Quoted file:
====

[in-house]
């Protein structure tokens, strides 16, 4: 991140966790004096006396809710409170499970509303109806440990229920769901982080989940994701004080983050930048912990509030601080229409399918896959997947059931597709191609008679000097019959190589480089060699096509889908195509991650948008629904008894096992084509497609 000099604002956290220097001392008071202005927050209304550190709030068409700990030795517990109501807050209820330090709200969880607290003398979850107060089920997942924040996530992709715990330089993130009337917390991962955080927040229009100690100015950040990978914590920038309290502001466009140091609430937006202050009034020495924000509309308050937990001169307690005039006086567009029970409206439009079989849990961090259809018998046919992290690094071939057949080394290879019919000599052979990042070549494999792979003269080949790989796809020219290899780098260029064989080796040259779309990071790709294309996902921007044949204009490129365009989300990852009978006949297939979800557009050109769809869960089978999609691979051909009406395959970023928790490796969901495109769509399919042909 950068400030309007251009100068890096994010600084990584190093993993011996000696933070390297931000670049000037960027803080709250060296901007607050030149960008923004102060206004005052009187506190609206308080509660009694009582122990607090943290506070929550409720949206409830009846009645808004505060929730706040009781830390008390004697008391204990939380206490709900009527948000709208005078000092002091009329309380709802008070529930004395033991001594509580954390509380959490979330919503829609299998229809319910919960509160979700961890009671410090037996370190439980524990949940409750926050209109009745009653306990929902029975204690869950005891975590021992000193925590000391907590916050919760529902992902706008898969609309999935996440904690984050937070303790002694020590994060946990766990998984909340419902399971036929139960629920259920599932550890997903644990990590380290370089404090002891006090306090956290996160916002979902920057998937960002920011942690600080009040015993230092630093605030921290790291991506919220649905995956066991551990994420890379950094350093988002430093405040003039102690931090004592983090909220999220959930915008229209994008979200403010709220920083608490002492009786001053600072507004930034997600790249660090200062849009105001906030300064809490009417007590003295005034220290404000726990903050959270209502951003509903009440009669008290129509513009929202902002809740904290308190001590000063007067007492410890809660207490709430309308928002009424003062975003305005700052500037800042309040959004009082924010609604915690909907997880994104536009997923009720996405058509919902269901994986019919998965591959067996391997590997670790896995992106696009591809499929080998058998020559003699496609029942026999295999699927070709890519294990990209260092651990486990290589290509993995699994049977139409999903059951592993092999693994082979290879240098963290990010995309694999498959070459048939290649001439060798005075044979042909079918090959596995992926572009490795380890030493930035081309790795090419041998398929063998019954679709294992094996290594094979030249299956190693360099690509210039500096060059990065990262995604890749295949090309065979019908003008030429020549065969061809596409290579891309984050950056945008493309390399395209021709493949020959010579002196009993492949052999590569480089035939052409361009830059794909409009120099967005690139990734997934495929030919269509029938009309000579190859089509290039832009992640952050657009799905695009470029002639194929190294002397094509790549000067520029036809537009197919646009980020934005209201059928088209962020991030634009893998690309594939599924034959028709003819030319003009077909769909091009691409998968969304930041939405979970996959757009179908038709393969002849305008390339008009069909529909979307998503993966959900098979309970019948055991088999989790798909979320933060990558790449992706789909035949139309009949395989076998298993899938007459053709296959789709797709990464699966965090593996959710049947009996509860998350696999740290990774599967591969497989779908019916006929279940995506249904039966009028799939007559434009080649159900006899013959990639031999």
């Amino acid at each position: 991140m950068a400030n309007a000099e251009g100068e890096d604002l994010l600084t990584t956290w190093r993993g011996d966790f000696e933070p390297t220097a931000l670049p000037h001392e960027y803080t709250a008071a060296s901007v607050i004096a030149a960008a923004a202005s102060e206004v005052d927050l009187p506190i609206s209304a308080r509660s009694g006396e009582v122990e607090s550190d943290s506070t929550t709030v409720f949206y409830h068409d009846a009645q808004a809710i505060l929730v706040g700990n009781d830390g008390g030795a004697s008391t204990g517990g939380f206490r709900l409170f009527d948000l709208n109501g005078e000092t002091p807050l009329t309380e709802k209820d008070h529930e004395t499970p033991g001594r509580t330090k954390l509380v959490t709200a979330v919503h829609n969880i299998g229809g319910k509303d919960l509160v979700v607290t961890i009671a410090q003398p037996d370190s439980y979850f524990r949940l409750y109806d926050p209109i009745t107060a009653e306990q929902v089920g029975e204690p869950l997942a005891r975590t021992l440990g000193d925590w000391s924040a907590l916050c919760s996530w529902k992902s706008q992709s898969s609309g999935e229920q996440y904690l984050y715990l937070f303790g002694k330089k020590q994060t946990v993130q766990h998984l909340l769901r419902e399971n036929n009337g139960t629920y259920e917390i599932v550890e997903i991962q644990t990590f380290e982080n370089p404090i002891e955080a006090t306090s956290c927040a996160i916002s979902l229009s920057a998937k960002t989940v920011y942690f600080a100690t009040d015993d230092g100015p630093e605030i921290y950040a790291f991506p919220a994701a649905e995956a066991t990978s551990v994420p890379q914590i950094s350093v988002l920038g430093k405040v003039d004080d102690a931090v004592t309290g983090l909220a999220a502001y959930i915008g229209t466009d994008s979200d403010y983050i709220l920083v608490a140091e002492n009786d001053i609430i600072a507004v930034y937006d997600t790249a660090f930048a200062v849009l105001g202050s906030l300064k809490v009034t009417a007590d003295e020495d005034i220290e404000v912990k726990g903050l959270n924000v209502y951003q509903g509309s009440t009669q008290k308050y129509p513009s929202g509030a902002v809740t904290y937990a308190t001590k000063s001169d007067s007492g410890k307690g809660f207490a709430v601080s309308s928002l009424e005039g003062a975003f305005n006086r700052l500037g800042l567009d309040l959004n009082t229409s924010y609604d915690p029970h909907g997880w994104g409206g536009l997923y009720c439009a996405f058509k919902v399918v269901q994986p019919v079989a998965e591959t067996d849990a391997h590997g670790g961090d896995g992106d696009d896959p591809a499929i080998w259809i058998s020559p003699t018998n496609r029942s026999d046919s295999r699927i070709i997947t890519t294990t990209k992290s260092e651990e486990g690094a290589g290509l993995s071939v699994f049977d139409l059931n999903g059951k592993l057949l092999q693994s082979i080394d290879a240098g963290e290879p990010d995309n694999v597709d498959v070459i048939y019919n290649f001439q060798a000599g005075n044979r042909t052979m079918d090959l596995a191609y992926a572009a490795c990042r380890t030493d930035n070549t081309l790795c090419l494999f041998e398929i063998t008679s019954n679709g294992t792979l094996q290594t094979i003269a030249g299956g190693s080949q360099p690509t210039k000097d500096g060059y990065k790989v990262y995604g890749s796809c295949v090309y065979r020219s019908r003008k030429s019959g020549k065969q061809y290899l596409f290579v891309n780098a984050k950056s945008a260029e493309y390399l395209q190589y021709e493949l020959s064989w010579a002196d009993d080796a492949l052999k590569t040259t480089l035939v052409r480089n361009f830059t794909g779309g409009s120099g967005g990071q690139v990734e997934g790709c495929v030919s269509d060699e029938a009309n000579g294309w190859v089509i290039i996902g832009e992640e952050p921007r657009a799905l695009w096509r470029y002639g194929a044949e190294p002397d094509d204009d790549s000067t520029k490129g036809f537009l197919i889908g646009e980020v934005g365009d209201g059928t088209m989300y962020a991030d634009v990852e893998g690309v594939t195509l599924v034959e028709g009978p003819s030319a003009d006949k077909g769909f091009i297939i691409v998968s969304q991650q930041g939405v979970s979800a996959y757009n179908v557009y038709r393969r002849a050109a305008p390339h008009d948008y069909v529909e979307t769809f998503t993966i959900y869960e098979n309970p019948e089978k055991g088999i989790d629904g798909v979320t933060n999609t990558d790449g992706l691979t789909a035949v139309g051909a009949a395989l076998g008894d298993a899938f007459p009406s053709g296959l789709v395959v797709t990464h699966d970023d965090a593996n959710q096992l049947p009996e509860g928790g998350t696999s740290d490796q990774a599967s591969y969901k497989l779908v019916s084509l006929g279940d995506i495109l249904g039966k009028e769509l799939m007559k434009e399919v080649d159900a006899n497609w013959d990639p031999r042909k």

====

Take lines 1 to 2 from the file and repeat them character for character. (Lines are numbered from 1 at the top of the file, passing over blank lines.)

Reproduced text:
[in-house]
């Protein structure tokens, strides 16, 4: 991140966790004096006396809710409170499970509303109806440990229920769901982080989940994701004080983050930048912990509030601080229409399918896959997947059931597709191609008679000097019959190589480089060699096509889908195509991650948008629904008894096992084509497609 000099604002956290220097001392008071202005927050209304550190709030068409700990030795517990109501807050209820330090709200969880607290003398979850107060089920997942924040996530992709715990330089993130009337917390991962955080927040229009100690100015950040990978914590920038309290502001466009140091609430937006202050009034020495924000509309308050937990001169307690005039006086567009029970409206439009079989849990961090259809018998046919992290690094071939057949080394290879019919000599052979990042070549494999792979003269080949790989796809020219290899780098260029064989080796040259779309990071790709294309996902921007044949204009490129365009989300990852009978006949297939979800557009050109769809869960089978999609691979051909009406395959970023928790490796969901495109769509399919042909 950068400030309007251009100068890096994010600084990584190093993993011996000696933070390297931000670049000037960027803080709250060296901007607050030149960008923004102060206004005052009187506190609206308080509660009694009582122990607090943290506070929550409720949206409830009846009645808004505060929730706040009781830390008390004697008391204990939380206490709900009527948000709208005078000092002091009329309380709802008070529930004395033991001594509580954390509380959490979330919503829609299998229809319910919960509160979700961890009671410090037996370190439980524990949940409750926050209109009745009653306990929902029975204690869950005891975590021992000193925590000391907590916050919760529902992902706008898969609309999935996440904690984050937070303790002694020590994060946990766990998984909340419902399971036929139960629920259920599932550890997903644990990590380290370089404090002891006090306090956290996160916002979902920057998937960002920011942690600080009040015993230092630093605030921290790291991506919220649905995956066991551990994420890379950094350093988002430093405040003039102690931090004592983090909220999220959930915008229209994008979200403010709220920083608490002492009786001053600072507004930034997600790249660090200062849009105001906030300064809490009417007590003295005034220290404000726990903050959270209502951003509903009440009669008290129509513009929202902002809740904290308190001590000063007067007492410890809660207490709430309308928002009424003062975003305005700052500037800042309040959004009082924010609604915690909907997880994104536009997923009720996405058509919902269901994986019919998965591959067996391997590997670790896995992106696009591809499929080998058998020559003699496609029942026999295999699927070709890519294990990209260092651990486990290589290509993995699994049977139409999903059951592993092999693994082979290879240098963290990010995309694999498959070459048939290649001439060798005075044979042909079918090959596995992926572009490795380890030493930035081309790795090419041998398929063998019954679709294992094996290594094979030249299956190693360099690509210039500096060059990065990262995604890749295949090309065979019908003008030429020549065969061809596409290579891309984050950056945008493309390399395209021709493949020959010579002196009993492949052999590569480089035939052409361009830059794909409009120099967005690139990734997934495929030919269509029938009309000579190859089509290039832009992640952050657009799905695009470029002639194929190294002397094509790549000067520029036809537009197919646009980020934005209201059928088209962020991030634009893998690309594939599924034959028709003819030319003009077909769909091009691409998968969304930041939405979970996959757009179908038709393969002849305008390339008009069909529909979307998503993966959900098979309970019948055991088999989790798909979320933060990558790449992706789909035949139309009949395989076998298993899938007459053709296959789709797709990464699966965090593996959710049947009996509860998350696999740290990774599967591969497989779908019916006929279940995506249904039966009028799939007559434009080649159900006899013959990639031999």